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I'm learning Backbone.js and Flask (and Flask-sqlalchemy). I chose Flask because I read that it plays well with Backbone implementing RESTful interfaces. I'm currently following a course that uses (more or less) this model:

class Tasks(db.Model):
    id = db.Column(db.Integer, primary_key=True)
    title = db.Column(db.String(80), unique=True)
    completed = db.Column(db.Boolean, unique=False, default=False)

    def __init__(self, title, completed):
        self.title = title
        self.completed = completed

    def json_dump(self):
        return dict(title=self.title, completed=self.completed)

    def __repr__(self):
        return '<Task %r>' % self.title

I had to add a json_dump method in order to send JSON to the browser. Otherwise, I would get errors like object is not JSON serializable, so my first question is:

Is there a better way to do serialization in Flask? It seems that some objects are serializable but others aren't, but in general, it's not as easy as I expected.

After a while, I ended up with the following views to take care of each type of request:

def tasks():
    tasks = Tasks.query.all()
    serialized = json.dumps([c.json_dump() for c in tasks])
    return serialized

@app.route('/tasks/<id>', methods=['GET'])
def get_task(id):
    tasks = Tasks.query.get(int(id))
    serialized = json.dumps(tasks.json_dump())
    return serialized

@app.route('/tasks/<id>', methods=['PUT'])
def put_task(id):
    task = Tasks.query.get(int(id))
    task.title = request.json['title']
    task.completed = request.json['completed']
    serialized = json.dumps(task.json_dump())
    return serialized

@app.route('/tasks/<id>', methods=['DELETE'])
def delete_task(id):
    task = Tasks.query.get(int(id))
    serialized = json.dumps(task.json_dump())
    return serialized

@app.route('/tasks', methods=['POST'])
def post_task():
    task = Tasks(request.json['title'], request.json['completed'])
    serialized = json.dumps(task.json_dump())
    return serialized

In my opinion, it seems a bit verbose. Again, what is the proper way to implement them? I have seen some extensions that offer RESTful interfaces in Flask but those look quite complex to me.


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2 Answers 2

up vote 3 down vote accepted

I would use a module to do this, honestly. We've used Flask-Restless for some APIs, you might take a look at that:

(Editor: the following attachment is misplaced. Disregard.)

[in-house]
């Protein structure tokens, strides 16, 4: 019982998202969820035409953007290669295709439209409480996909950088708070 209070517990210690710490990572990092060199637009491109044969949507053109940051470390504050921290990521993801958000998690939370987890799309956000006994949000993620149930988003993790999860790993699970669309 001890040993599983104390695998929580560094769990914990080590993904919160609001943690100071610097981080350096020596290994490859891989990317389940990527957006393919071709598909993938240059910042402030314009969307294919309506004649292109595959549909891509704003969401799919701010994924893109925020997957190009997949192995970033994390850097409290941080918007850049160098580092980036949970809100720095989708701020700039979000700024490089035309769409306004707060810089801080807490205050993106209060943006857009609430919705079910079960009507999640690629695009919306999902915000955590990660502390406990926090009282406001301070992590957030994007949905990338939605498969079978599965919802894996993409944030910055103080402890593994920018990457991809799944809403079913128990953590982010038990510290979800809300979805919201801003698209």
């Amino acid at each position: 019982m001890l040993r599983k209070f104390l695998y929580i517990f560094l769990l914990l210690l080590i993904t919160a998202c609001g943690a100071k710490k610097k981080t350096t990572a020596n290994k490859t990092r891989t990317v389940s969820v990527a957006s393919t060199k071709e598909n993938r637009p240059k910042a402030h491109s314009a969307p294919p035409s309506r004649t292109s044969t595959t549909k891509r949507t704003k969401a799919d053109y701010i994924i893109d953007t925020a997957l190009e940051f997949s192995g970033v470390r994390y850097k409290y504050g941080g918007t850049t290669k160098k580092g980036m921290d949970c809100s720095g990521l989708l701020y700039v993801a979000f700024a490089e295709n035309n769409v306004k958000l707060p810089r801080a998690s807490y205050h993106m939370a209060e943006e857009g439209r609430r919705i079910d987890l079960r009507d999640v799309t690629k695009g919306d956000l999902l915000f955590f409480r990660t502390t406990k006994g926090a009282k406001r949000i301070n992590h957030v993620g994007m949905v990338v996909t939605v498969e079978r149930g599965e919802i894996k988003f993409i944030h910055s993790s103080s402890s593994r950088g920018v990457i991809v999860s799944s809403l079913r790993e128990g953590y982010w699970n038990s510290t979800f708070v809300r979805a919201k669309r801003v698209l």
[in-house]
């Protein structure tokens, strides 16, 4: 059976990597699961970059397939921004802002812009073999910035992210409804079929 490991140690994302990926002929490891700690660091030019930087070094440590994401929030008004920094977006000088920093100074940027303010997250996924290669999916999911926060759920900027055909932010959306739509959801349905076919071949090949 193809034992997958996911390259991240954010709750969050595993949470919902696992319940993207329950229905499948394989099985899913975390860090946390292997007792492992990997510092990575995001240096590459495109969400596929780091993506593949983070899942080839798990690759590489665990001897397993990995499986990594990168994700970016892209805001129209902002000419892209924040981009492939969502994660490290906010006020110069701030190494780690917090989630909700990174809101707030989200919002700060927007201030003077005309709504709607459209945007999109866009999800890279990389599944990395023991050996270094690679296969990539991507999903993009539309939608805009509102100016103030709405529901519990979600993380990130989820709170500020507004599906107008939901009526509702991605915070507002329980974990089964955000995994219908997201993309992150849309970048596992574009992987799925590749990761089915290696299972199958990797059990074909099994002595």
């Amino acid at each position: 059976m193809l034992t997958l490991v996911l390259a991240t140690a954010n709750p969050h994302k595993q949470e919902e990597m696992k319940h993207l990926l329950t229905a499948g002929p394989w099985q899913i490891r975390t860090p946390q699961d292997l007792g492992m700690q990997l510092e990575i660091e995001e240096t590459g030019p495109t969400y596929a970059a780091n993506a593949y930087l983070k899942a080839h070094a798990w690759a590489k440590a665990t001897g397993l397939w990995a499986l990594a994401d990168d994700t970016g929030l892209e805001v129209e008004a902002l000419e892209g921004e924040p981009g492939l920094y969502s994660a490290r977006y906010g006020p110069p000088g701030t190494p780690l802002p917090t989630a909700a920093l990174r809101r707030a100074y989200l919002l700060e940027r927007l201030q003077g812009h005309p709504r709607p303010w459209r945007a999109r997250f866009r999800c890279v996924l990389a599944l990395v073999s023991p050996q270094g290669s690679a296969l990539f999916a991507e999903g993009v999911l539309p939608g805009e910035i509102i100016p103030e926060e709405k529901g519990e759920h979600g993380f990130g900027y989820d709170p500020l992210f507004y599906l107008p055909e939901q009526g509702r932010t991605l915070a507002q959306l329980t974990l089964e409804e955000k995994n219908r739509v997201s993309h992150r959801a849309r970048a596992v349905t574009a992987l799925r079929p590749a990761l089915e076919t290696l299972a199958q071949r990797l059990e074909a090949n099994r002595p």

However, if you want build your own, you can use SQLAlchemy's introspection to output your objects as key/value pairs.


Something like this, although I always have to triple-check I got the syntax right, so take this as a guide more than working code.

def tasks():
    tasks = Tasks.query.all()

    output = []
    for task in tasks:
      row = {}

      for field in Tasks.__table__.c:
        row[str(field)] = getattr(task, field, None)


    return jsonify(data=output)

I found this question which might help you more. I'm familiar with SQLAlchemy 0.7 and it looks like 0.8 added some nicer introspection techniques:

SQLAlchemy introspection

share|improve this answer
Sorry for the late response. Yes, I think the project you reference is the same that I had in mind. By the way, I'm using flask-sqlalchemy so I don't know what to make of sqlalchemy's introspection. I guess I could use the first option, but I was expecting something else. –  Robert Smith Nov 28 '12 at 19:23
It's definitely not for the squeamish, but it's powerful. And you can use this method with Flask-SQLAlchemy, in fact, the example I gave there uses Flask-SQLAlchemy. I've used it in our app to do custom data extraction and other deep magic. –  Rachel Sanders Nov 28 '12 at 21:51
Good, I will try to implement it. Do you know if these baked-in approaches are doing something besides managing requests and setting routes or basically that's all there is to it. –  Robert Smith Nov 29 '12 at 2:42

Flask provides jsonify function to do this. Check out its working here.

Your json_dump method is right though code can be made concise. See this code snippet

def tasks():
    tasks = Tasks.query.all()
    return jsonify(data=[c.json_dump() for c in tasks])
share|improve this answer
But only for some objects. It doesn't work "out of the box" in this case. See this stackoverflow.com/questions/7102754/…. The proposed solutions are far too complicated. –  Robert Smith Nov 24 '12 at 19:52

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